Secondary Logo

Journal Logo

Original Research Articles

Physiotherapy Versus Physiotherapy Plus Cognitive Training on Cognition and Quality of Life in Parkinson Disease

Randomized Clinical Trial

Barboza, Natália Mariano MSc; Terra, Marcelle Brandão MSc; Bueno, Maria Eduarda Brandão MSc; Christofoletti, Gustavo PhD; Smaili, Suhaila Mahmoud PhD

Author Information
American Journal of Physical Medicine & Rehabilitation: June 2019 - Volume 98 - Issue 6 - p 460-468
doi: 10.1097/PHM.0000000000001128


Parkinson disease (PD) is a neurodegenerative disorder characterized by motor symptoms such as bradykinesia, resting tremor, rigidity, and postural instability, and by nonmotor symptoms such as rapid eye movement sleep behavioral disorders, hyposmia or anosmia, constipation, depression, excessive daytime sleepiness, urinary dysfunction, anxiety, apathy, and cognitive impairment. Nowadays, nonmotor symptoms are recognized as part of a complex syndrome, which can be identified early and may precede the onset of motor symptoms.1 They are also recognized as main components that limit the daily life activities and functionality of patients. Furthermore, they impact negatively the quality of life of both patients and their families.2

Among nonmotor symptoms, cognitive decline has an estimated prevalence of 30% to 40%, with variations of up to 80%.3 Even in the early stages of PD, there is impairment in cognition in a variety of subdomains including the following: visuospatial functions (which include visual perception, space-motion, and object-form perception); executive functions (such as poor planning, sequencing, cognitive flexibility, and problem-solving capacities); attention (impaired concentration); and memory (including encoding, recall, and procedural memory).3,4 Unlike motor symptoms, the results of pharmacological therapies that minimize or interrupt cognitive decline in patients with PD are modest.1,5,6

Efforts have been made to conduct pharmacological and nonpharmacological trials. Nonpharmacological options represent a field of growing interest and include neurostimulation, physical exercises, physiotherapy, mental exercises, music, art, and cognitive training.5 To date, although some studies have dealt with the subject, they present methodological weaknesses, such as the absence of control groups, a small sample, and heterogeneity in the application of cognitive tasks and evaluation tools.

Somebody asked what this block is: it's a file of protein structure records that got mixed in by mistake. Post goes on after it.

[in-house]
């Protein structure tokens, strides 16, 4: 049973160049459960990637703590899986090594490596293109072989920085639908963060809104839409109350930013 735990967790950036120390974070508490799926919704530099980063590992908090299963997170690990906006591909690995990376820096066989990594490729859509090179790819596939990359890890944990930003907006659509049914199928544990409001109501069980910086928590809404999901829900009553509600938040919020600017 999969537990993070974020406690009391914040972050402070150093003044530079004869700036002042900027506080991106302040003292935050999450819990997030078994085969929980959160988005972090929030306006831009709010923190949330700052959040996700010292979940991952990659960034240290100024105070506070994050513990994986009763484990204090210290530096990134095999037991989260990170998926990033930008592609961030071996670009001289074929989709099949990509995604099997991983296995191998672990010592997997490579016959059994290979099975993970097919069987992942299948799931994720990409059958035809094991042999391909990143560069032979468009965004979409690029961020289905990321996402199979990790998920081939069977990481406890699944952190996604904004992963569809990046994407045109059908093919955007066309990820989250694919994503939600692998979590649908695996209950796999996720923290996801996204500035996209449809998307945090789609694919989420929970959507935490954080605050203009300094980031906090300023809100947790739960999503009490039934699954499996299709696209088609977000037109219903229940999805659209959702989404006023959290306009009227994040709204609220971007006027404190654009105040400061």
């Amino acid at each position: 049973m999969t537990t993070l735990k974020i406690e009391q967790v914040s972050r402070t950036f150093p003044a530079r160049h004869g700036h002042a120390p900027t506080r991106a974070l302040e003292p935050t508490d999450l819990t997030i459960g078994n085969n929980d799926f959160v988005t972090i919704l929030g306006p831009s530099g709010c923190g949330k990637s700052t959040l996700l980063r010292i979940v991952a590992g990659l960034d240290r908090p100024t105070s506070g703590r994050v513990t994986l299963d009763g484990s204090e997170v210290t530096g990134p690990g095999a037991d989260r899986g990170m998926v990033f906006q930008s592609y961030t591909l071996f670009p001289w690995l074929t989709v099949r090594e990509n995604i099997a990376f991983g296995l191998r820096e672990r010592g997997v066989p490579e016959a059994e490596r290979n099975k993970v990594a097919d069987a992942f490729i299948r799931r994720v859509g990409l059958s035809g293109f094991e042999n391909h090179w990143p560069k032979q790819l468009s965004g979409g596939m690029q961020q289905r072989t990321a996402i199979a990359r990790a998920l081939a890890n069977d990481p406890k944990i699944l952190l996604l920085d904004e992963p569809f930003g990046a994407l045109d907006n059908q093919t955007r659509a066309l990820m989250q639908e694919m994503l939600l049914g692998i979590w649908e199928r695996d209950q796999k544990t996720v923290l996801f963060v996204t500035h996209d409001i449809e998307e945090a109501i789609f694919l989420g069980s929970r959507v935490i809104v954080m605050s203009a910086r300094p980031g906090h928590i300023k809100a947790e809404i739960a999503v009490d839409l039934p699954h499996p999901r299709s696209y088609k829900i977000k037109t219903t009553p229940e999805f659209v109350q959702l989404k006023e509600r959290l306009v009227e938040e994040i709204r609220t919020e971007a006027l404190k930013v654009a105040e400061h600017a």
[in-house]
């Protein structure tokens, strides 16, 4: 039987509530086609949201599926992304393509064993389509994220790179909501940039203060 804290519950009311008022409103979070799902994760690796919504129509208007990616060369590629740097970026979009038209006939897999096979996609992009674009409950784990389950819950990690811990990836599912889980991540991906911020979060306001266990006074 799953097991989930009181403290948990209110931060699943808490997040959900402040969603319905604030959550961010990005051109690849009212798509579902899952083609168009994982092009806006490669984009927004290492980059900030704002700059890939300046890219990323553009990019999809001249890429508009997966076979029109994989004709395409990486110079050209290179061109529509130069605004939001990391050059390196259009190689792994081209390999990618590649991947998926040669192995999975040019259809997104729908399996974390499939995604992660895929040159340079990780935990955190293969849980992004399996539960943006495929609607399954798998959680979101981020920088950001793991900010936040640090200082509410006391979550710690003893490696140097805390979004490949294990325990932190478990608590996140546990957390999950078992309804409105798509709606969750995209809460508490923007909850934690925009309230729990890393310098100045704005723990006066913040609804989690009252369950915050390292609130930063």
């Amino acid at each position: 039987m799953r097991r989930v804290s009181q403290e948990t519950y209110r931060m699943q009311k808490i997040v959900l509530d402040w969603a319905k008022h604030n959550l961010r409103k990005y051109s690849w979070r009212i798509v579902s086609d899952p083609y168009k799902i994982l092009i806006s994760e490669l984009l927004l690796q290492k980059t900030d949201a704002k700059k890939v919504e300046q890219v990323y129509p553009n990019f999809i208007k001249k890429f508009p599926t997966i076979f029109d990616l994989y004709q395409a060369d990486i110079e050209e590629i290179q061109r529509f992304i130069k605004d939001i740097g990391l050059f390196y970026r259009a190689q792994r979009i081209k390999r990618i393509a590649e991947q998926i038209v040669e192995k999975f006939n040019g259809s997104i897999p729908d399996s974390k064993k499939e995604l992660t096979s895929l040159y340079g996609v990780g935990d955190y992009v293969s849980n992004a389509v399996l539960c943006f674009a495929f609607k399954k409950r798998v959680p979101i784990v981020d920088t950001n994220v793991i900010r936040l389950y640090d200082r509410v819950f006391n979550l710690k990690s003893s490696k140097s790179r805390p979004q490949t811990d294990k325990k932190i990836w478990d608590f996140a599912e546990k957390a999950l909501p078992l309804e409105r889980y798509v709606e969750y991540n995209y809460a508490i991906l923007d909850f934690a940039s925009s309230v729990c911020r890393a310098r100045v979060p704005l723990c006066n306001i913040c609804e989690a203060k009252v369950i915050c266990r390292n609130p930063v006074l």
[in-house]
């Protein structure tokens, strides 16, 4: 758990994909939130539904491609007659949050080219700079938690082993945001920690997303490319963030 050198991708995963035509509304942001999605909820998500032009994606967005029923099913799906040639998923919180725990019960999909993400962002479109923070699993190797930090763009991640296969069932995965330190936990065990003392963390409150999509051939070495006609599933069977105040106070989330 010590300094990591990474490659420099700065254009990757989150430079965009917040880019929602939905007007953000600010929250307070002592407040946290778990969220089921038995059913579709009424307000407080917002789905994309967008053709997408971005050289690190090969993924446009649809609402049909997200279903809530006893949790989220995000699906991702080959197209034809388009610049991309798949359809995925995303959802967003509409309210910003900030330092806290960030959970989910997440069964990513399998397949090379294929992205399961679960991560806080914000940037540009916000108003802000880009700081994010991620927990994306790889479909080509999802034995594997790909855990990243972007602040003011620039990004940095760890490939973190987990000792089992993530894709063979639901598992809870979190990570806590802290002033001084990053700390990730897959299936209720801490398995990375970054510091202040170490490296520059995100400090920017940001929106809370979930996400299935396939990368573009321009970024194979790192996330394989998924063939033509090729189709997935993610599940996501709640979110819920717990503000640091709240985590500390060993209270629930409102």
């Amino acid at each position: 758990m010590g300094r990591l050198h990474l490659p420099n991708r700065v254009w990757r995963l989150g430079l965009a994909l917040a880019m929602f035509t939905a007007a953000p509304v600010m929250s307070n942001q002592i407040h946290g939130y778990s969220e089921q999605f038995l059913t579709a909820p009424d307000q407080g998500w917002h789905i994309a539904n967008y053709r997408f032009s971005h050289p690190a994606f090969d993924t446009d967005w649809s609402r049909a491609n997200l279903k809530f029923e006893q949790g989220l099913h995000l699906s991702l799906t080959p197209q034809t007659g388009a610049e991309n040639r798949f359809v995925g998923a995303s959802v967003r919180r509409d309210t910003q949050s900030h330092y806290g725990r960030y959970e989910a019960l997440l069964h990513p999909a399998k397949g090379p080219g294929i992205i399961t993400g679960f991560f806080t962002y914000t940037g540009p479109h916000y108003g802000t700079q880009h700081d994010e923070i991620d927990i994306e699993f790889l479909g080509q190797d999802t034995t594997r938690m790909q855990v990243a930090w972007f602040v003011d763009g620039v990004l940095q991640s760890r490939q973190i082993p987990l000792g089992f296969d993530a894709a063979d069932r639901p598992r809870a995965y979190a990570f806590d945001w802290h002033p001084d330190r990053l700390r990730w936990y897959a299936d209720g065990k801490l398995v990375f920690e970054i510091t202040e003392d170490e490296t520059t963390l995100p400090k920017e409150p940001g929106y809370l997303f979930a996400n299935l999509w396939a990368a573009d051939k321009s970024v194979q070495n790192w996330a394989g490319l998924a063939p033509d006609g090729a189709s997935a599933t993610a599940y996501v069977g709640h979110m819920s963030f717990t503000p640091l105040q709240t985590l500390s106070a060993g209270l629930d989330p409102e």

Cognitive training may be a treatment option, involving structured and theoretically oriented teaching of strategies or guided practice of tasks that target particular cognitive domains.7 In a recent meta-analysis and systematic review, it was pointed out, respectively, that cognitive training is effective in improving cognition in healthy older adults8 and in individuals with mild cognitive impairment.9 In PD, a recent meta-analysis suggested that cognitive training leads to measurable improvements in cognitive performance but suggests the need for new randomized trials so that the efficacy for this outcome in PD can be better investigated. Nevertheless, the current body of evidence, although still small, indicates that cognitive training is safe and modestly effective for this population.6

The approaches available in the treatment of cognitive disorders in PD suggest that a multidisciplinary approach may be beneficial and represent the best therapeutic option.10 As far as motor symptoms are concerned, the effectiveness of physiotherapy is well established in the literature.11 However, it remains to be studied whether physiotherapy plays a similar role in the treatment of cognitive disorders and, even more so, whether the combination of physiotherapy and cognitive training generates an additional and positive impact on cognitive symptoms in individuals with PD.

Given the frequency of cognitive impairment in PD, its impact on patients and family members, and the lack of available and effective treatments, we hypothesized that the combination of cognitive training and physiotherapy may provide additional benefits in the cognition and quality of life of individuals with PD. Thus, the objective of the study was to verify the effectiveness of physiotherapy combined with cognitive training in improving cognition and quality of life of individuals with PD.


Trial Design

This randomized clinical trial was conducted from March 2015 to March 2017, at the State University of Londrina, in association with the Agape Social Care Center in Londrina, Paraná, Brazil. The study was approved by the Ethics Committee for Research Involving Human Beings at the State University of Londrina under opinion 1.356.676, and registered in the Brazilian Registry of Clinical Trials (REBEC) under number RBR-43SJZ7. This study conforms to all CONSORT guidelines and reports the required information accordingly (see Supplementary Checklist, Supplemental Digital Content 1, After receiving information about the objectives of the study and evaluation procedures, all parties agreed to participate in the study and signed the informed consent form. The subjects were evaluated at the beginning of the study, after being submitted to the intervention, which took 4 mos, and after a 3-mo follow-up.